# Show that there exists a real number $R≥0$ such that, for all $x$, $y\in [0$, $1]$ and all $n \in \mathbb{N}$, $|g_n(x)−g_n(y)|\le R|x−y|$.

Assume that $$(f_n)_n$$ is a sequence of functions continuous on $$[0$$, $$1]$$, differentiable on $$(0,1)$$, that converge pointwise on that interval to a function $$f$$, and such that each $$f_n$$′ is bounded on $$(0$$, $$1)$$ and the sequence $$(sup_{s\in(0,1)} |f_n′ (s)|)_n$$ is bounded.

Setting $$g_n = f_n − f$$ , we know that $$g_n$$ → 0 pointwise on $$[0$$, $$1]$$.

Show that there exists a real number $$R≥0$$ such that, for all $$x$$, $$y\in[0,1]$$ and all $$n \in \mathbb{N}$$, $$|g_n(x)−g_n(y)|\le R|x−y|$$.

My attempt

Here I used the Mean Value theroem as $$g_n$$ is continuous and differentiable because of $$f_n$$. So for $$x$$, $$y \in [0,1]$$, $$g_n'(c)$$ = $$|g_n(x) - g_n(y)| \over |x -y|$$. This can be rewritten as $$g_n'(c) |x - y|$$ = $$|f_n(x) − f(x)| - |f_n(y) − f(y)|$$. By pointwise convergence and as n -> infinity then $$g_n'(c) |x - y|$$ = $$|f(x) − f(x)| - |f(y) − f(y)|$$ which means $$g_n'(c) |x - y|$$ = 0 thus, $$g_n'(c)$$ is either $$0$$ or positive hence $$g_n'(c) = R$$.

Edit: I am rethinking my answer because I can't prove $$g_n$$ is continuous as I don't know if the limit function $$f$$ is continuous or not. Any push in the right direction is greatly appreciated.

Edit 2: Thank you for the hint by @Saptak Bhattacharya and @Daniel Fischer. I tried to use the triangle of inequality but I am not sure if what I did was right. This is how I did it:

$$|g_n(x) - g_n(y)| = |f_n(x) - f(x) - (f_n(y) - f(y))|$$ $$\leq$$ $$|f_n(x) - f_n(y)| + |f(y) - f(x)|$$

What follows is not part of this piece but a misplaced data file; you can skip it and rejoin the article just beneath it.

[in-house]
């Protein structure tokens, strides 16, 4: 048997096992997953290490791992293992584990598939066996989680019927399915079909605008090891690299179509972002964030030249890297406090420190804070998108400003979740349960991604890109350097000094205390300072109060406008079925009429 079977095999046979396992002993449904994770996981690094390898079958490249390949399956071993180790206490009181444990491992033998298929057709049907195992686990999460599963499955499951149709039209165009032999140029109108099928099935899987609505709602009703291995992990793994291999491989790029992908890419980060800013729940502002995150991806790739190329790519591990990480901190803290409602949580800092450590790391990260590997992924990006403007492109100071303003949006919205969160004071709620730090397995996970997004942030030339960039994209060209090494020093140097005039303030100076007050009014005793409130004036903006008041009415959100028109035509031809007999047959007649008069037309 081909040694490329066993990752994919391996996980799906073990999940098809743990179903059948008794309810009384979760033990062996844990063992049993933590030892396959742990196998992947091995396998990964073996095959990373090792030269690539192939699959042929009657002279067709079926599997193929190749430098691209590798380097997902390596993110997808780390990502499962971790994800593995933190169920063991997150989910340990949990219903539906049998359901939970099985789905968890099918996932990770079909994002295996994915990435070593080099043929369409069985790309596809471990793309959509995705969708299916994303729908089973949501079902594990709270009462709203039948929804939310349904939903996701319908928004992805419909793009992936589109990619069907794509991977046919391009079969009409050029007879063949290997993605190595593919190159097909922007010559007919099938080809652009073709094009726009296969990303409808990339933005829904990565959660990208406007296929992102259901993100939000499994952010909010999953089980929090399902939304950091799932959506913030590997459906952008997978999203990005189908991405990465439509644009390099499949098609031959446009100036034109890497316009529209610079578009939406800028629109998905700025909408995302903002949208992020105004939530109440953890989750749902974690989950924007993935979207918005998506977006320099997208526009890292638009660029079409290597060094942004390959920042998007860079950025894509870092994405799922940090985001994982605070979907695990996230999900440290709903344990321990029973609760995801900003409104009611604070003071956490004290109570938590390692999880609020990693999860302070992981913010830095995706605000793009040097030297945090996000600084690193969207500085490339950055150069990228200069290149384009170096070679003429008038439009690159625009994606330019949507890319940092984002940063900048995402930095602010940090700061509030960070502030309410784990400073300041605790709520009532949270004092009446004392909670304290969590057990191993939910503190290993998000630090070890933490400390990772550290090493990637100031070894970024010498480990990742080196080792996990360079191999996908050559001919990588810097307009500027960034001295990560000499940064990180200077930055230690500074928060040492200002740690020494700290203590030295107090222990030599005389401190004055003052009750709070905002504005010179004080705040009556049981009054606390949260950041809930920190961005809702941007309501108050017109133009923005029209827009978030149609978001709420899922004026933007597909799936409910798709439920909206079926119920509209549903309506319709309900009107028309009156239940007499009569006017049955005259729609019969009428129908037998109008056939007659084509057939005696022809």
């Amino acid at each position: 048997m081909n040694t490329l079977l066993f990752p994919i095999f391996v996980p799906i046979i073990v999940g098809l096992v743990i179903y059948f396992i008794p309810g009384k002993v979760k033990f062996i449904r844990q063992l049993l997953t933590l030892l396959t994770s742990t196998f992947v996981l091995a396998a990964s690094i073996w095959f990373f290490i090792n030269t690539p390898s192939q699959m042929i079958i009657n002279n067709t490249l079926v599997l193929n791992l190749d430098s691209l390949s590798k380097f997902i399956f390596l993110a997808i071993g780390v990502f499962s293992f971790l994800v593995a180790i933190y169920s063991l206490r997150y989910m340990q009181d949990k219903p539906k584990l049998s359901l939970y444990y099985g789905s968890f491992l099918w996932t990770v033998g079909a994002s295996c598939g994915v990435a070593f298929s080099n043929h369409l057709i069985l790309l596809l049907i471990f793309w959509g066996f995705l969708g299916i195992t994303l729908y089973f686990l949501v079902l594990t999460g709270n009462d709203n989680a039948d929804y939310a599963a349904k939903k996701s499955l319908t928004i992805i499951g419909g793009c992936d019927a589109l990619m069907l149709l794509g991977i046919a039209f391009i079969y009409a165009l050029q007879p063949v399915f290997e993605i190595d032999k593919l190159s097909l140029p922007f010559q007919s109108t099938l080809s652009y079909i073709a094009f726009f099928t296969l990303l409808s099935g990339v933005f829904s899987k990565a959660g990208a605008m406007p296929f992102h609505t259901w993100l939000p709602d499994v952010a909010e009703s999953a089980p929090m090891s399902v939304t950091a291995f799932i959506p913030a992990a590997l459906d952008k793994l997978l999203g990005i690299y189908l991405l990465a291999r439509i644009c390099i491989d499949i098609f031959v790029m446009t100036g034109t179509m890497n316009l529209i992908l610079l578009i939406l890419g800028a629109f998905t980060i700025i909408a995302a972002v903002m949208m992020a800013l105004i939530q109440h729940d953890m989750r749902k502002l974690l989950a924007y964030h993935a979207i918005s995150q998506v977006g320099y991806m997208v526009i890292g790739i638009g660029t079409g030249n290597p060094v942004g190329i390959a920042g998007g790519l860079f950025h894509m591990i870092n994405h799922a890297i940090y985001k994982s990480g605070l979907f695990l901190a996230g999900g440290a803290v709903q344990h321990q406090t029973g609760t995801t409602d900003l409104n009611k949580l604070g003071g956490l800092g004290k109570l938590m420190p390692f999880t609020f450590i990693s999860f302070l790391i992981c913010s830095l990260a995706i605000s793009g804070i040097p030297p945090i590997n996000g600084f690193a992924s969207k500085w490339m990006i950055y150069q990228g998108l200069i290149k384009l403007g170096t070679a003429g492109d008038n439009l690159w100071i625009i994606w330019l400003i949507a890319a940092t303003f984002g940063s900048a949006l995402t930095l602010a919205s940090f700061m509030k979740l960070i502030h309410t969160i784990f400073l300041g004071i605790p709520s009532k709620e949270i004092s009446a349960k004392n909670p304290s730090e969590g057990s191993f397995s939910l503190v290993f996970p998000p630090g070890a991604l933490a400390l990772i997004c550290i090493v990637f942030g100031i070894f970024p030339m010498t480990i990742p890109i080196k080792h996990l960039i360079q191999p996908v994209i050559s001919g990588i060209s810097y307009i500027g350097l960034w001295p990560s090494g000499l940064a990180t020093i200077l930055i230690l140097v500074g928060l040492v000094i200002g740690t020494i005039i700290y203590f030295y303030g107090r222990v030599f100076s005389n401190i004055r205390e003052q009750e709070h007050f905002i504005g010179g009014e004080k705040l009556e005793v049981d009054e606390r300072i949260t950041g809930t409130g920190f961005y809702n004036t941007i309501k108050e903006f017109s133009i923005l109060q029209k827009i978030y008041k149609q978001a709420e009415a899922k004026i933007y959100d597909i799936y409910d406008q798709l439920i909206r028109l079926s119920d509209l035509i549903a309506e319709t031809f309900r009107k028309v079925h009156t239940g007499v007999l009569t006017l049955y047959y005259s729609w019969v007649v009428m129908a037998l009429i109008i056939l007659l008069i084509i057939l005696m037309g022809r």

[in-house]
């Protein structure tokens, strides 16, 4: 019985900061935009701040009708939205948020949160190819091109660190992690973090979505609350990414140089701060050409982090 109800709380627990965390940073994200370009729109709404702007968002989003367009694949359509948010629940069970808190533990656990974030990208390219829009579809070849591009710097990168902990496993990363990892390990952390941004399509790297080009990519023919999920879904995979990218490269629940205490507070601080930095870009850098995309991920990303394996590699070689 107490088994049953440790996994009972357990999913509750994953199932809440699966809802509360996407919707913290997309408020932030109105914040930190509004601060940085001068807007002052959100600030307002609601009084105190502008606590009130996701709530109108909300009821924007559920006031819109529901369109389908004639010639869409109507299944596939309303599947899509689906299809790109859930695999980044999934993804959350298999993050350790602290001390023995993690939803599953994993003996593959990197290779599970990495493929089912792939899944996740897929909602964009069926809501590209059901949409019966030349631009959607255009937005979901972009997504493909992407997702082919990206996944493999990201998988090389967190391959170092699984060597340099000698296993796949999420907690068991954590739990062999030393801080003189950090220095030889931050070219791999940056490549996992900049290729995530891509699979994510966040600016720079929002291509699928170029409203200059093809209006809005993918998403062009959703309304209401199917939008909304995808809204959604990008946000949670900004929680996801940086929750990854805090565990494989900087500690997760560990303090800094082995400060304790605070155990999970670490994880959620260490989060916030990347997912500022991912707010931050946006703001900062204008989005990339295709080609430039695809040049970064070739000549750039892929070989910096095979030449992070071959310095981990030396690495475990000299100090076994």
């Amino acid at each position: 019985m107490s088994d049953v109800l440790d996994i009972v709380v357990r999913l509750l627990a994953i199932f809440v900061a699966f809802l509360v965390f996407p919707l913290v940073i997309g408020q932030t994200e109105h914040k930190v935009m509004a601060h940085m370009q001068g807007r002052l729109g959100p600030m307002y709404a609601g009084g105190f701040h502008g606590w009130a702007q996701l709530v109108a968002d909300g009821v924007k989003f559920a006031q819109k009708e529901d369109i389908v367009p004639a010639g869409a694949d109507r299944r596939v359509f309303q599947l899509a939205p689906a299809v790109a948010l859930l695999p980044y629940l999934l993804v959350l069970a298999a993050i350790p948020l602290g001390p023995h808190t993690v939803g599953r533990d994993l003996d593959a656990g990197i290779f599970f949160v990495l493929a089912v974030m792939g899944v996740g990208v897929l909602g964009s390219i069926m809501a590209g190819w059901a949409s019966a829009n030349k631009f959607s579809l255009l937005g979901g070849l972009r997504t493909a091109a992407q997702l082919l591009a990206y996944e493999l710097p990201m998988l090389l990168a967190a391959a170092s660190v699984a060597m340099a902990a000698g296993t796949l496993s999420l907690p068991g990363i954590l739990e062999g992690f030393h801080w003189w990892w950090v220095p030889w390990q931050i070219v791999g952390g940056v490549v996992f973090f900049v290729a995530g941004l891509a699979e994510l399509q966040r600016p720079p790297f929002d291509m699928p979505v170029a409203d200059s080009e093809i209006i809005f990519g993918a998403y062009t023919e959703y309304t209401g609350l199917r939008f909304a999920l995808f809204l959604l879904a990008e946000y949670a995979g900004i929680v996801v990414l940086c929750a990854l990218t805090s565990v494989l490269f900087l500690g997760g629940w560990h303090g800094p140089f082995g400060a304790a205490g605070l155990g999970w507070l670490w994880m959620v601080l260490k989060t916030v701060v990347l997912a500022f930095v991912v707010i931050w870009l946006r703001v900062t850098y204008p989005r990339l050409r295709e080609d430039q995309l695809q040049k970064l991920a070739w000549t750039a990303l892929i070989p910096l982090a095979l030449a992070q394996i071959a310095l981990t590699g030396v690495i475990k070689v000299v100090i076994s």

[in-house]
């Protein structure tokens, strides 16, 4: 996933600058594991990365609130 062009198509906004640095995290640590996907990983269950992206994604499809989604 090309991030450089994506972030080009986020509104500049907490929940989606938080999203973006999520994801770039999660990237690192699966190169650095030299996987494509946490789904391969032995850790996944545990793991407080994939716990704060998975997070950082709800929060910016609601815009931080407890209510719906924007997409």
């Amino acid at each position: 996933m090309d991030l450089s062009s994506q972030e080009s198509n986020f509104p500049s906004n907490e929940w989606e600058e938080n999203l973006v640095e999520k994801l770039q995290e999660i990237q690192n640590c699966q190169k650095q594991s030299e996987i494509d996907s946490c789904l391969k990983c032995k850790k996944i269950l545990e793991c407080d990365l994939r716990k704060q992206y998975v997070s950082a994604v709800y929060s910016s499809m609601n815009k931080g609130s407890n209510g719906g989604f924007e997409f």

$$|f_n(x) - f_n(y)|$$ is bounded by $$M |x -y|$$ (I've shown this by previous question).

Hence $$|f_n(x) - f(x) - (f_n(y) - f(y))|$$ $$\leq$$ $$M |x -y| + |f(y) - f(x)|$$.

$$|f_n(x) - f(x) - (f_n(y) - f(y))|$$ $$\leq$$ $$M |x -y| + |f(y)| + |f(x)|$$.

$$|f_n(x) - f_n(y)| + |f(x)| + |f(y)|$$ $$\leq$$ $$M |x -y| + |f(y)| + |f(x)|$$.

$$|f_n(x) - f_n(y)| \leq M |x -y|$$

• Let $$K := \sup_n \sup_s \lvert fn'(s)\rvert\,.$$ Start by showing that $\lvert f(x) - f(y)\rvert \leqslant K\cdot \lvert x-y\rvert$. – Daniel Fischer May 31 at 15:03
• @DanielFischer Thank you for the hint. So I did show 𝐾⋅|𝑥−𝑦| is an upper bound by a previous question and I have edited my answer to show the same for $g_n$ using triangle of inequality but I am not sure if I did it right.... – codelearner Jun 1 at 2:38

Oh $$f$$ is indeed continuous,infact,the pointwise limit of a sequence of uniformly Lipschitz functions is always continuous.To see why,first observe,what did actually prevent the preservation of continuity in pointwise limits?Indeed, you made the functions peak sharply at a point to a fixed value, didn't you?Observe that in such a construction,you had no control over the rate of change of $$f_n$$ at that particular point as $$n\to \infty$$.This suggests, that somehow if we can control the rates of change of $$f_n$$ in the limit,we can have a way of preserving continuity under pointwise limits.Infact, the limit $$f$$ shall itself be Lipschitz.The easiest way to observe this is observing that $$|f_n(x)-f_n(y)|\leq M|x-y|$$ for a fixed $$M>0$$(in your case, $$M$$ happens to be the supremum of the absolute values of the derivatives), all $$x$$ and $$y$$, and natural numbers $$n$$, and then taking limit as $$n\to \infty$$.Since we have got that $$f$$ is Lipschitz too, we can prove that $$g_n$$ is uniformly Lipschitz by a simple application of the triangle inequality.
• Since we have already shown that $f$ is Lipschitz,with Lipschitz constant $M$ and $f_n$ is uniformly Lipschitz with the same Lipschitz bound,we apply triangle inequality to get $|g_n(x) - g_n(y)|=|f_n(x)-f_n(y)+f(y)-f(x)|\leq |f_n(x)-f_n(y)|+|f(x)-f(y)|\leq 2M|x-y|$.Did you do this?If yes,then it's alright. – Saptak Bhattacharya Jun 1 at 3:45